A Quick Guide to
Playrooms and shared spaces can easily become a huge store of all of a child's toys - a chaotic mass of options that is overwhelming for a child, and stressful for a parent. The Montessori approcah might just have the answer to having both a tidier home and happier play time.
Let us introduce you to the idea of Toy Rotation. This theory focusses on editing a child’s toys to a number of collections, which can be circulated in and out on a weekly basis to give deeper engagement, encourage better skill development, reduce boredom and even clears unnecessary clutter in your home.
Ready to give it a go? Here’s our quick guide...
STEP BY STEP TOY ROTATION
CLEAR THE CLUTTER
There’s a bit of work and effort at the beginning, but it is sure to pay off. Make time when your child is asleep or not with you to look at all of the toys they have. Make piles for toys to keep, to sell, to donate or to throw away. During this process you are sure to find toys that your child has grown out of, have never played with and pieces that could be passed on to friends, family or charity. If there are toys that you would like to keep for a future sibling or for sentimental reasons, pop them into the loft or garage.
Now that the toys are edited down to a manageable amount, they can be categorized. We suggest the following groups-
Role Play Toys
Think imaginary play - play shops and kitchens, dollhouses and dressing up. These toys are great for developing social skills and language, perfect for sibling play and play dates as well as immersive independent play.
Toys that support learning and development are an important category. Fill it with pieces that encourage numeracy & literacy development, encourage problem-solving and bring on fine motor skills. Our First Class Post Office and our Toy Till are great examples that aid all of these. Building blocks, shape sorters, and puzzles are all great supportive educational toys too.
Whether it’s art and craft or dressing up; creative play develops important decision making skills as well as allowing children to express themselves creatively. Our bestselling Kitchen Helper allows children to be up at the worktop crafting or baking with an adult, while our activity tables, easels and dressing up rails allow them to be creative freely and independently.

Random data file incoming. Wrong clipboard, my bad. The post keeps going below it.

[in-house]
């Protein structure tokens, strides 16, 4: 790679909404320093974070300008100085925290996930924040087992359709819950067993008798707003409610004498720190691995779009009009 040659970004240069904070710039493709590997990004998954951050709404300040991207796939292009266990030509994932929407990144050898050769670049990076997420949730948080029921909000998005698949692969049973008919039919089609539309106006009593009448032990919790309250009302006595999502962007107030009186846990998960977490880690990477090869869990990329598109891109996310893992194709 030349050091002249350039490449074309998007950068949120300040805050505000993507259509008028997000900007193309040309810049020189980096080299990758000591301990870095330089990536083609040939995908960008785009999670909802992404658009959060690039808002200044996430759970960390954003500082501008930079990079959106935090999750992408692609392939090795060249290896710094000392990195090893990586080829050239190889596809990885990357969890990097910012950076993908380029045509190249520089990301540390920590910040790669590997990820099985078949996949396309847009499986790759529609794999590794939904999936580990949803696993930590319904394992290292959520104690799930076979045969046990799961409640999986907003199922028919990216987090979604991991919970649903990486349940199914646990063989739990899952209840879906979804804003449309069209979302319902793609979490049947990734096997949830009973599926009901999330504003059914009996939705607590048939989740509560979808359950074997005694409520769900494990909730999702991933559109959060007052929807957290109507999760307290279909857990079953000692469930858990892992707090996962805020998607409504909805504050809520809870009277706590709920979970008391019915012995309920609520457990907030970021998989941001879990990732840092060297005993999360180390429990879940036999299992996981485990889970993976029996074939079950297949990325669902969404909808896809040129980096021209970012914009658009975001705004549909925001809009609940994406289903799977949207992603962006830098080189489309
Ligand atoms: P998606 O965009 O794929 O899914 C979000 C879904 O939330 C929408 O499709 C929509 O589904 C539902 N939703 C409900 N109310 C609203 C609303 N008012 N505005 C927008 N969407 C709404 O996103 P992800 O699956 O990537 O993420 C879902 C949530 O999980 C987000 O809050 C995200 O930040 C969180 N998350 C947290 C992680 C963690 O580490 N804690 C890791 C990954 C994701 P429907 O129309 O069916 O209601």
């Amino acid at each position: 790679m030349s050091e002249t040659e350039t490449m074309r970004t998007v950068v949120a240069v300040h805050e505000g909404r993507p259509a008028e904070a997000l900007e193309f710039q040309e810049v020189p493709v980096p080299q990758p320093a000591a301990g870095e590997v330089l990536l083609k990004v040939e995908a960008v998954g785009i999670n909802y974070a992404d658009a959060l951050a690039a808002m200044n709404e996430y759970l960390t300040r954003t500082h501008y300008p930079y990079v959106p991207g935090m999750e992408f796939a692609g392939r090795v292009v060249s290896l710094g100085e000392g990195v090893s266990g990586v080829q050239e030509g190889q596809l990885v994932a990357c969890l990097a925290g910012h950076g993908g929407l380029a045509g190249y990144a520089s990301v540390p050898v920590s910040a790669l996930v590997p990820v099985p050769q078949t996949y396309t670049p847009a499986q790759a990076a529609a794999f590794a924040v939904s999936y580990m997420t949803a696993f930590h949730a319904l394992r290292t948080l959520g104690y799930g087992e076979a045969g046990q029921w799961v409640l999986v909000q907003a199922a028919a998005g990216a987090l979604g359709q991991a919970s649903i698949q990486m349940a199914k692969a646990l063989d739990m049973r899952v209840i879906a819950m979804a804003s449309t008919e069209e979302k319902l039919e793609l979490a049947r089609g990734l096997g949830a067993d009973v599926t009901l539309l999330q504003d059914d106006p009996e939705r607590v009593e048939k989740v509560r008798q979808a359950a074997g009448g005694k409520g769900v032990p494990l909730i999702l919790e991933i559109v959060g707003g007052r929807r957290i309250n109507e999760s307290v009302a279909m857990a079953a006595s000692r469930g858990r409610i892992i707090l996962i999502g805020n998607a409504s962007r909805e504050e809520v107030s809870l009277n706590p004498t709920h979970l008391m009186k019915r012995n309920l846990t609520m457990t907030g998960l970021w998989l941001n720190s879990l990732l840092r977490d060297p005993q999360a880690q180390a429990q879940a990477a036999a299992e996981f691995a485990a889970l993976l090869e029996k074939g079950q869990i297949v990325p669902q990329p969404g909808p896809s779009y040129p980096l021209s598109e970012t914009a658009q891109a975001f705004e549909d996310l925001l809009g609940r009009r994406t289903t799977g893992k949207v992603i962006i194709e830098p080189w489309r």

Toys that encourage movement and gross motor skills go here- anything with wheels! Whether it is our Toy Garage with Track and Vehicles or pull along Animal Carts, toys with wheels are great for keeping children active, crawling and moving actively around their play space.
Pack your categorised toys into 4 easy-grab boxes.
display for play
The trick with toy rotation is to choose a piece of storage furniture which can become the focus of your invitation to play. Accessible, open, roomy shelves and cubbies allow for interesting set ups, and adding baskets and crates help to separate groups of toys or books and add a discovery element. We would recommend our Abbeville or Blake Cube Storage range mixed with Aykasa Crates, Rope Baskets and Canvas Cubes.
The optimum amount of toys for effective play is 10, so choose 2 to 3 toys from each category box and display on the shelves of your chosen furniture piece. Add some books, a caddy with colouring pencils and crayons and a couple of teddies or dolls to support role play and you are ready!
ROTATE, rotate, rotate!
Each week, or when you feel the play potential of the displayed collection has finished, rotate these toys out by replacing them with 10 new pieces from the boxes. The result will be a feeling of fresh play every week and in turn, a tidier home and play space.
Let us know how you get on by tagging us on instagram or send us your rotation set-ups @mygltc.
To support your rotations, we’ve created some free learning & play printables to team up with our play sets. These activity packs will ignite their imagination and promote learning through play.